Patients with chronic diseases in all of the countries often did not receive the care recommended to manage their condition. At best, about half of diabetics reported receiving all four recommended screening exams to manage their condition. Patients who had supports such as a self-management plan or a nurse included as part of their care management team were more likely than others to have received recommended care.
The United States was an outlier for its financial burdens on patients:
� Half of U.S. adults reported that they had gone without care because of costs in the past year
� In contrast, just thirteen percent of U.K. adults reported not getting needed care because of cost
� One-third of U.S. patients reported out-of-pocket expenses greater than $1,000 in the past year
� U.K. patients were the most protected from high cost burdens, with two-thirds having no out-of-pocket expenses. The variations were notable given the study�s design focus on sicker adults with recent intensive use of medical care.
Access�including after-hours access�and waiting times to see a doctor when sick differed markedly across the countries:
� Canadian and U.S. adults who needed medical care were the least likely to report fast access (same day) to doctors (30 percent or fewer of U.S. or Canadian patients)
� In contrast, majorities of patients in New Zealand (58 percent) and Germany (56 percent) reported that they were able to get same-day appointments, as did nearly half of patients in Australia (49 percent) and the United Kingdom (45 percent)
� Majorities of patients in Germany (72 percent), New Zealand (70 percent), and the United Kingdom (57 percent) also reported easy after-hours (nights, weekends, or holidays) access to a doctor
� In contrast, majorities of patients in the United States (60 percent), Australia (58 percent), and Canada (53 percent) said that it was very or somewhat difficult to get after-hours care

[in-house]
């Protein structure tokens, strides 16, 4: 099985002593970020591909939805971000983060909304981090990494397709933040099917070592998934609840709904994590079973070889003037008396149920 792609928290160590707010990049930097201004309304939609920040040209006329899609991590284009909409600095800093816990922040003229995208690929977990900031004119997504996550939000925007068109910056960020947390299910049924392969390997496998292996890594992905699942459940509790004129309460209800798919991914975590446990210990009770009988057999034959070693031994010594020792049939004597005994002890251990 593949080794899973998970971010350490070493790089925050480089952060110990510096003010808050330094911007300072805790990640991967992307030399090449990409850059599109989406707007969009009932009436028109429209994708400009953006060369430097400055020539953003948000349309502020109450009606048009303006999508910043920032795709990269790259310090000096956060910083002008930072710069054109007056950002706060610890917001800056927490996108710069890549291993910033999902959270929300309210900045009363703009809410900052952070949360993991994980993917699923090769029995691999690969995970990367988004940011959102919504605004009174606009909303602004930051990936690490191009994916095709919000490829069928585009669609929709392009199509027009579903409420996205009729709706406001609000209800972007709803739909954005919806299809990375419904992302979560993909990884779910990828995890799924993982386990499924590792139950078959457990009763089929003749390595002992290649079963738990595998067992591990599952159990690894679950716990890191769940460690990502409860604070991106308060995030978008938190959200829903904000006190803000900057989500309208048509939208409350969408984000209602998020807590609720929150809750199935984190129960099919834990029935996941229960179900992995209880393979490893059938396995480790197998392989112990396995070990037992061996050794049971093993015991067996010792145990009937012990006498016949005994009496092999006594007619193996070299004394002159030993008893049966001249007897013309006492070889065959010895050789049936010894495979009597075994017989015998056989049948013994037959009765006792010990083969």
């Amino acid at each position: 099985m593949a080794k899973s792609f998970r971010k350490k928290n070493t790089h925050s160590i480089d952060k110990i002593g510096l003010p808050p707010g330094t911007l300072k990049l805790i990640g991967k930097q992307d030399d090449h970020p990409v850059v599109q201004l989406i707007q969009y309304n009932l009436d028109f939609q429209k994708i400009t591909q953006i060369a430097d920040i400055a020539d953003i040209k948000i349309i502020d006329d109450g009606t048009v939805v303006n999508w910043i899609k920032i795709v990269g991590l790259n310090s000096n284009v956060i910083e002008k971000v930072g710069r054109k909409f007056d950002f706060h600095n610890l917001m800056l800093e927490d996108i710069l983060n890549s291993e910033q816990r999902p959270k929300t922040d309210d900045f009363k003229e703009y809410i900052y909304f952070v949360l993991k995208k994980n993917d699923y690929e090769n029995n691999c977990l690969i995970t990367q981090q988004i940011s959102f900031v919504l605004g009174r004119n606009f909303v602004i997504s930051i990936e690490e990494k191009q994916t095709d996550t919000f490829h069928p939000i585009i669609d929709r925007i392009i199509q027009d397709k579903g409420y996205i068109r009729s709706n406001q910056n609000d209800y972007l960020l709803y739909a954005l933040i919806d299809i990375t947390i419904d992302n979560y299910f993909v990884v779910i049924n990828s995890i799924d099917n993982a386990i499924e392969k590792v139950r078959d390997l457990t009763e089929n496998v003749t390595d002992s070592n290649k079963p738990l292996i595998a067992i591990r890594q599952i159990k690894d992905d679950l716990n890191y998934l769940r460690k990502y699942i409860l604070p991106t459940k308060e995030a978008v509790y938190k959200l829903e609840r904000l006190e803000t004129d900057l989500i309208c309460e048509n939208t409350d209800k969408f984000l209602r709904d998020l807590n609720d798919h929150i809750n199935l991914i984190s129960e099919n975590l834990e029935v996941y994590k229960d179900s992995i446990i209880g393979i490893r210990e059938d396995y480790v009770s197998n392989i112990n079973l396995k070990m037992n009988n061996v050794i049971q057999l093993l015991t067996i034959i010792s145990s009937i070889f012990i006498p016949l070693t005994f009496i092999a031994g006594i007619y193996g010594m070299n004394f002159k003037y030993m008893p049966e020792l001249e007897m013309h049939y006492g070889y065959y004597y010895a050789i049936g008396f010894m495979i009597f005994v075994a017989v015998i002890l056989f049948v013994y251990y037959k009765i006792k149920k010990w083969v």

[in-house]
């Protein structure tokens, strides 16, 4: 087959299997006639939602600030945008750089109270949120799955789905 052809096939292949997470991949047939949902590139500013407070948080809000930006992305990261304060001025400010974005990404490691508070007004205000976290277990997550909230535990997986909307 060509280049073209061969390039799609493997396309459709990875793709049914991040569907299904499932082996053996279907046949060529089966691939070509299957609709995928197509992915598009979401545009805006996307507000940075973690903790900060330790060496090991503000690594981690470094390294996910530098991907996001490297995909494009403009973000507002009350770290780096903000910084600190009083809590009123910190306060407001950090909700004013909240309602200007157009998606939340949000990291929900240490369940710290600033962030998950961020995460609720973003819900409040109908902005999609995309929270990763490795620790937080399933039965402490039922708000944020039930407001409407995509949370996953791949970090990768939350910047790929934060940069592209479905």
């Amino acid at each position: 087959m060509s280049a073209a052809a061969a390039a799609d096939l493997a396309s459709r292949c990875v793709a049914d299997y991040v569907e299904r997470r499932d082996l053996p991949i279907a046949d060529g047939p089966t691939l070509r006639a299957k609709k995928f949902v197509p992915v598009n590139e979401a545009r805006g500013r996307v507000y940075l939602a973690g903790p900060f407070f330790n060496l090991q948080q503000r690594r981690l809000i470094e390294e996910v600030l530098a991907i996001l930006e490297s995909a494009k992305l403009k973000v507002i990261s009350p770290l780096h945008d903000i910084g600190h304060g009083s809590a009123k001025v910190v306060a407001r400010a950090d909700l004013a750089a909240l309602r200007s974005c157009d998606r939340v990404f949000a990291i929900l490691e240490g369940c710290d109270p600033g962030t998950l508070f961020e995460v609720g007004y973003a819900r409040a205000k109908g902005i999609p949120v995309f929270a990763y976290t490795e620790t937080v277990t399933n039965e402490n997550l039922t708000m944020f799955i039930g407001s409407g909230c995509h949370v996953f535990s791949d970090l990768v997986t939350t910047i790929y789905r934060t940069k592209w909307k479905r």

� The four countries with comparatively more rapid access to physicians�Australia, Germany, New Zealand, and the United Kingdom�also had lower rates of emergency room use, with Germany having the lowest rates
� One-fifth of Canadians and one-fourth of U.S. patients who reported going to the ER said that it was for a condition that could have been treated by their regular doctor if available
The findings highlight the need for improved access as well as coordination of care. The authors conclude that �these findings suggest that many of the problems with which policy leaders are grappling transcend specific payment or delivery systems and will require more fundamental transformation.�
The Commonwealth Fund is a private foundation supporting independent research on health care issues and making grants to improve health care practice and policy.
Health Affairs , published by Project HOPE, is the leading journal of health policy. The peer-reviewed journal appears bimonthly in print with additional online-only papers published weekly as Health Affairs Web Exclusives at www.healthaffairs.org The full text of each Health Affairs Web Exclusive is available free of charge to all Web site visitors for a two-week period following posting, after which it will switch to pay-per-view for nonsubscribers. The abstracts of all articles are free in perpetuity. Web Exclusives are supported in part by a grant from the Commonwealth Fund.
Physicians who self-refer patients to their own specialty hospitals are reaping financial benefits by "cherry-picking" less severe patients and "cream-skimming& patients with better insurance, a Georgetown University economist said Wednesday at a Wichita health care seminar, according to the Wichita Eagle.
Paying clinicians to reach a common, fixed performance target may produce little gain in overall quality, and may largely reward those with higher performance at baseline, according to a study in the October 12 issue of JAMA.